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Chancellor’s stock peaks with ‘nudge’ summer statement

8 July 2020 | Finance

The Covid-19 crisis has been good for Rishi Sunak’s reputation. While other cabinet members have floundered around, the chancellor has won plaudits for his handling of the economy during its pandemic-enforced lockdown.

That’s not entirely surprising because Sunak’s main job for the past few months has been to shower Britain with cash. Yes, he has faced pressure from those that have not been benefited from the state’s largesse – freelancers and some self-employed workers, for example – but the chancellor’s stock has risen.

Judging by the reaction to his mini budget on Wednesday, Sunak’s share price has peaked. But for the first time in his brief spell running the Treasury, the chancellor has come in for some flak. To be sure, there was a welcome for some of the measures, but there was also an undercurrent of unease that the package as a whole was insufficiently bold given the threat to jobs in the coming months.

Take the response from Carolyn Fairbairn, the director general of the employers’ organisation, the CBI. Fairbairn said just as the challenge in the spring had been to flatten the infection curve so the task now was to flatten the unemployment curve. Her welcome for the chancellor’s job creation measures came with a “but” attached.

“Many viable firms are facing maximum jeopardy right now”, she said. “The job retention bonus will help firms protect jobs. But with nearly 70% of firms running low on cash, and three in four reporting lack of demand, more immediate direct support for firms, from grants to further business rates relief, is still urgently needed.”

Sunak seems to have taken his inspiration from nudge theory, a branch of economics that has been all the rage in recent years. The idea is that small decisions by governments can result in big changes in consumer behaviour, or in this case that people nervous about going out for a pizza can be persuaded to do so with a big shove.

The most nudge-like of all the measures was Sunak’s “eat out to help out” scheme, which gives anybody eating out between Monday and Wednesday in August 50% off their bill up to a maximum of £10 per head.

Whether this proposal will be enough to lure people out to cafes and restaurants remains to be seen. Neil Wilson, an analyst at the financial trading platform Markets.com, described it as the “kind of back-of-fag-packet policy idea dreamt up on the hoof by Ollie Reeder in The Thick of It”. Anti-poverty campaigners said the £500m cost of the scheme would be better spent boosting welfare payments so that poor families could put food on the table.

A more substantial measure was the decision to cut VAT for businesses in the hospitality and tourism sectors from 20% to 5% until March. Again, the plan is to provide an incentive for households to go out and spend rather than save over the coming months. Worryingly for the government’s hopes of a V-shaped economic recovery, the expected rush to the pub after last week’s reopening in England failed to materialise.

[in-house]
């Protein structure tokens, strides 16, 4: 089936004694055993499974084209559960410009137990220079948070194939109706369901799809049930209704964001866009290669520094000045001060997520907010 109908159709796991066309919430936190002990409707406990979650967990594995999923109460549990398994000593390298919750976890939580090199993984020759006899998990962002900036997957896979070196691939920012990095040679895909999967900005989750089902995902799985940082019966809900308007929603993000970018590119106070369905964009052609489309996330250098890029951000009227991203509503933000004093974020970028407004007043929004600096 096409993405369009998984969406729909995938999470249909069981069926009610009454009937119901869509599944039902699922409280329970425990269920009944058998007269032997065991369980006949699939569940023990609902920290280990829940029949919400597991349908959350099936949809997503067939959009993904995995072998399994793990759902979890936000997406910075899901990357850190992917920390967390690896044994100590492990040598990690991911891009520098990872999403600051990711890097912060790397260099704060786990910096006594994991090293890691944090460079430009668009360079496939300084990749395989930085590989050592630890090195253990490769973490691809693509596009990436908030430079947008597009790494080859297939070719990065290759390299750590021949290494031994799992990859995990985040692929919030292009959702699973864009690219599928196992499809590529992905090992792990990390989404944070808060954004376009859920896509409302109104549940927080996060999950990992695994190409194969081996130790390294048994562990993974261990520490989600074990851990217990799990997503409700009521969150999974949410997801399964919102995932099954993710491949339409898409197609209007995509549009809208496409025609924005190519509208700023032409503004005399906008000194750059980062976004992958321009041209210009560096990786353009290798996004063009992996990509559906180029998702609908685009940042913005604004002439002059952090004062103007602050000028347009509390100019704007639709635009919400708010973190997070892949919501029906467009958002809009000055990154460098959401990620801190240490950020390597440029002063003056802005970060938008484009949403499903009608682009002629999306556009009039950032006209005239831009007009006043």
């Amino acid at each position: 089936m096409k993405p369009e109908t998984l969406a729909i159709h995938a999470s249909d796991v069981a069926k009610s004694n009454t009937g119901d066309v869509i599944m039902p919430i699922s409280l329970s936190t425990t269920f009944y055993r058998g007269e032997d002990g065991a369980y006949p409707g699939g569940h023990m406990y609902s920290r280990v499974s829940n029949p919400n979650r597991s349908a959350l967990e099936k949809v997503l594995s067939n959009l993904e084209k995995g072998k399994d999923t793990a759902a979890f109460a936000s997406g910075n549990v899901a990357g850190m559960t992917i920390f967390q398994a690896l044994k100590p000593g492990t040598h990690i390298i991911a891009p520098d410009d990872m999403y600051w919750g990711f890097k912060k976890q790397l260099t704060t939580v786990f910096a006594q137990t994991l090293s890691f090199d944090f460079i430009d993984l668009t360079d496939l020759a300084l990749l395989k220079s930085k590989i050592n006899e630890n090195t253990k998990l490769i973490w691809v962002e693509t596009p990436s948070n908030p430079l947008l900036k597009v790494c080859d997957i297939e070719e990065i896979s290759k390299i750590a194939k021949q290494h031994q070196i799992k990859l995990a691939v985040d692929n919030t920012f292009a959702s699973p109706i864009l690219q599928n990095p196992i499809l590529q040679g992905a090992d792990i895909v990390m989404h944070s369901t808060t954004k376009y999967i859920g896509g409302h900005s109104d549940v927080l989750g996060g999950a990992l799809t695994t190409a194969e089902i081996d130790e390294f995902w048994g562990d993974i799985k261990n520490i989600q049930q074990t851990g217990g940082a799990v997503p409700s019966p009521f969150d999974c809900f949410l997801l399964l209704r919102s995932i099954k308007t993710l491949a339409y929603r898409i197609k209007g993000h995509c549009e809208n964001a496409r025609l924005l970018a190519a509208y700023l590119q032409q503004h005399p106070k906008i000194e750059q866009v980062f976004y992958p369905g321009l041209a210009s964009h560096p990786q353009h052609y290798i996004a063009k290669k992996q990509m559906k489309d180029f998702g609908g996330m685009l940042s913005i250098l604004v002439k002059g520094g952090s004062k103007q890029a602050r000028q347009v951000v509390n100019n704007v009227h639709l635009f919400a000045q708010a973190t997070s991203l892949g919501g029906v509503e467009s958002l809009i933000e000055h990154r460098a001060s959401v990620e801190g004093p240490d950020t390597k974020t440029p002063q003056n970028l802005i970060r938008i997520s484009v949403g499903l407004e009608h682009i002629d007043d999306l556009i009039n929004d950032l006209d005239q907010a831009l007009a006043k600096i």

Given that the chancellor has made the VAT cut time limited, there is a risk that spending will fall sharply when prices go back up next spring. This, though, is a gamble Sunak thinks is worth taking. The hope is that the economy will be through the worst by early 2021 and that the hospitality and tourism sectors will be able to cope by then.

It is the next few months, the period when the furlough scheme is being wound down, that is critical. The evidence from other countries is that many see an initial burst in activity as lockdown restrictions are eased but the economy then enters a second phase when the recovery slows down.

The UK is about to enter this period, and the justifiable fear of the government is that businesses will start to lay off staff in large numbers between now and the end of the furlough scheme in October. Sunak has resisted calls to extend the furlough scheme or make it sector specific, but instead is offering businesses a £1,000 job retention bonus for every worker kept on until January.

Here, the issue is one of scale. Since the lockdown began businesses have been receiving up to £2,500 a month in wage subsidy per employee furloughed. For many of them a £1,000 bonus will simply not cut it.


Major UK job cuts announced so far

The coronavirus lockdown has prompted some of the UK’s most prominent companies to announce large-scale job losses. The aviation, automotive and retail sectors have been among the worst hit, as businesses adjust to dramatically reduced revenue projections.

While the government’s job retention scheme has so far protected millions of jobs, fears are mounting that unemployment will rise as the scheme begins to be phased out from August.

Since lockdown began on 23 March, some of the UK’s largest companies have announced plans to cut a total of 60,000 jobs globally, many of which will fall in the UK.

Rolls-Royce – 9,000 jobs
The jet-engine manufacturer has confirmed that 3,000 job cuts, of a planned 9,000 worldwide, will be made in the UK. In May Rolls-Royce said it would make the first round of redundancies through a voluntary programme, with about 1,500 posts being lost at its headquarters in Derby, as well as 700 redundancies in Inchinnan, near Glasgow, another 200 at its Barnoldswick site in Lancashire, and 175 in Solihull, Warwickshire.

BP- 10,000 jobs
The oil company said in June it plans to make 10,000 people redundant worldwide, including an estimated 2,000 in the UK, by the end of the year. The BP chief executive, Bernard Looney, said that the majority of people affected would be those in office-based jobs, including at the most senior levels. BP said it would reduce the number of group leaders by a third, and protect the “frontline” of the company, in its operations.

Centrica- 5,000 jobs
The owner of British Gas announced in June that it intends to cut 5,000 jobs, mostly senior roles, and remove three layers of management, in a bid to simplify the structure of its business. The energy firm has a total workforce of 27,000, of whom 20,000 are in the UK.

Bentley- 1,000 jobs